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Three ingredients for social innovation success

12 June 2013

London Youth’s Build-it programme brings young people and older tradespeople together to refurbish empty homes in Lambeth, returning them to use for social housing. In this guest blog, the charity’s chief executive, Rosie Ferguson, explains more about the key project ingredients – creativity, collaboration and co-production.

Rosie Ferguson

London Youth’s Rosie Ferguson

Recently I heard about Liam, a young man from a Lambeth estate who’d left school and started to look for work. He was really down because over the past few months he’d made 100 applications but none of them had led to employment. He was constantly being told he didn’t have the experience that the employers were looking for.

Helping young people like Liam get skills and work experience is one of the benefits of Build-it, the programme we’re launching today. The other side of the programme is about the context in which young people get those skills and chances – the community in which they live.

If you’re familiar with Lambeth, you’ll know that in lots of parts of the borough there are major building developments taking place. At the same time, the council has embarked on a programme to renovate homes and properties. Build-it gives young people and older mentors, who have worked in the building trade, the chance to contribute to the regeneration of their community. So if we get it right, everyone wins.

You may remember that Build-it was one of the BIG-funded projects which featured on Channel 4’s The Secret Millions. To develop it, we looked at the needs I’ve described above, and with our partners at Cospa, and other key stakeholders, combined three key elements to create something special that would meet those needs.

1.    By thinking creatively, we solve many problems at once

Build-it tackles youth unemployment, a social housing shortage and inter-generational tension. By working with an “and/and” (not either/or) mindset we can tackle three challenges at once.

Another Big Lottery Fund project we’re involved with, Talent Match, will work with young people furthest from the jobs market,  to address the real barriers stopping them from accessing work; whether poor mental health, caring responsibilities or low confidence. We recognise that young people and communities develop best through rounded solutions, not targeted interventions.

2.    Genuine collaboration with people from different backgrounds and sectors transforms programme impact and the likelihood of sustaining change

In developing Build-it we’ve had the best brains round the table from Job Centre Plus, colleges, construction & property consultants and housing associations.

It’s an approach we’re extending to our focus on other employability work for young people. At a strategic level, we’re working with London Councils, the Greater London Authority, employers like Barclays and Microsoft as well as local youth outreach organisations like Skyway in Hackney to help shape Talent Match. Getting these partners together and thrashing out what will really work means not only will we deliver better outcomes for young people now, but we’ll improve the relationships between people on the ground to continue to collaborate beyond a funded programme.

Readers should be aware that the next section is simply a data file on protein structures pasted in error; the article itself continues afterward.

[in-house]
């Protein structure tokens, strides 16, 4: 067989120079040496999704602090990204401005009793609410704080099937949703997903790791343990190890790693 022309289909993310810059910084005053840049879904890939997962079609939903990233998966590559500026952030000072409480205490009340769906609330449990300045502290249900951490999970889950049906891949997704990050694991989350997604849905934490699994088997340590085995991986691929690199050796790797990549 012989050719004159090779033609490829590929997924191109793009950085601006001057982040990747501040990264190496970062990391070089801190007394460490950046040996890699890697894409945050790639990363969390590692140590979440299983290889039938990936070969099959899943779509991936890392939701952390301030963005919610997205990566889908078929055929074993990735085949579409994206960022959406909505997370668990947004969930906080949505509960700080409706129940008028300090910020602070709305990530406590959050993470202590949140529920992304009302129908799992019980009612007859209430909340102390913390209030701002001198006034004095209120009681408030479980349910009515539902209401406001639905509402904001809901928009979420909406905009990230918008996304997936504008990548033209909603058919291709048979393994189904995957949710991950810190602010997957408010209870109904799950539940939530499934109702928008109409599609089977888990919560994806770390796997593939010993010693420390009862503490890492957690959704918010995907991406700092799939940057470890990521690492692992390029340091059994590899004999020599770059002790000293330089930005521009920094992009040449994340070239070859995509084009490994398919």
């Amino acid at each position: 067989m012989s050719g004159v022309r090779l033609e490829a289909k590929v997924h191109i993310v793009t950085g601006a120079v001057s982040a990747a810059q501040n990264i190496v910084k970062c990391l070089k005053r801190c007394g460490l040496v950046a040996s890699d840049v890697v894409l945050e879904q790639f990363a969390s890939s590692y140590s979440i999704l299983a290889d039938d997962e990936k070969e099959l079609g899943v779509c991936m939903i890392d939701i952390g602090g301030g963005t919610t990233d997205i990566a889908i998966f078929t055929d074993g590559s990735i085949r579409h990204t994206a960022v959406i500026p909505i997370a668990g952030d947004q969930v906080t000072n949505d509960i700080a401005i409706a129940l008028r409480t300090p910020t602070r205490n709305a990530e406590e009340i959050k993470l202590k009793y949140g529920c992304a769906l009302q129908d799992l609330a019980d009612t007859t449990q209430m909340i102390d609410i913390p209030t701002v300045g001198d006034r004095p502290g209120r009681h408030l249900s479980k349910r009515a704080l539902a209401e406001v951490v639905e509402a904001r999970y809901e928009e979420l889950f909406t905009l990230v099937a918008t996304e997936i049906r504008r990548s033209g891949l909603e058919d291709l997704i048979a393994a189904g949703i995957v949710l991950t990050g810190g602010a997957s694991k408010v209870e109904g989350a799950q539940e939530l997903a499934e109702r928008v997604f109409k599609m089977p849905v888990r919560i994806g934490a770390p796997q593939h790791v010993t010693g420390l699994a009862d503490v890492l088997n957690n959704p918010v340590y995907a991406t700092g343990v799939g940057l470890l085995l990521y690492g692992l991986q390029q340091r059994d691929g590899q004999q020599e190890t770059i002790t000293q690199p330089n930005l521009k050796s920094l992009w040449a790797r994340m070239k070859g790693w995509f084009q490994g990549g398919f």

3.    Genuine co-production with young people creates a step-change in impact and engagement

Young people must be front and centre of programme development and decision-making; whether establishing delivery values and principles, engaging employers, or interviewing and selecting staff. Real and long-lasting engagement of young people goes far beyond simple consultation and ensures that what is planned will reach the right people in the right way. That’s why the young people who featured in The Secret Millions are now continuing as Build-it ambassadors, to help shape the programme going forward.

Architect George Clarke with young people

Architect George Clarke teamed up with young people on The Secret Millions

I believe that if we get these three things right – creativity, collaboration and co-production – then not only will we develop great programmes that transform communities, but the outcomes for the young people will also be as strong as they can be.

Just last week, I heard that 19-year-old Rachel Penfold, one of the participants who featured in The Secret Millions used her experience to turn her life around, despite leaving school with few GCSEs and feeling she had little purpose or direction for the future. You can read her story here.

We’ve offered Liam and others like him the chance to sign up to Build-it, and are hoping that he makes the same strides as a result of joining the programme.

As we continue to develop solutions along these three principles, I’m pretty excited to see what these “three Cs” can achieve.

Build-it and Talent Match are two of the largest and most challenging things we’ve done at London Youth – and amongst the most exciting. This is because they are both embedded with three principles that have become core ingredients of our approach.

Rosie Ferguson is London Youth Chief Executive

What do you think of Rosie’s guest blog? Join the conversation on Twitter using #biglf or leave your comments below.

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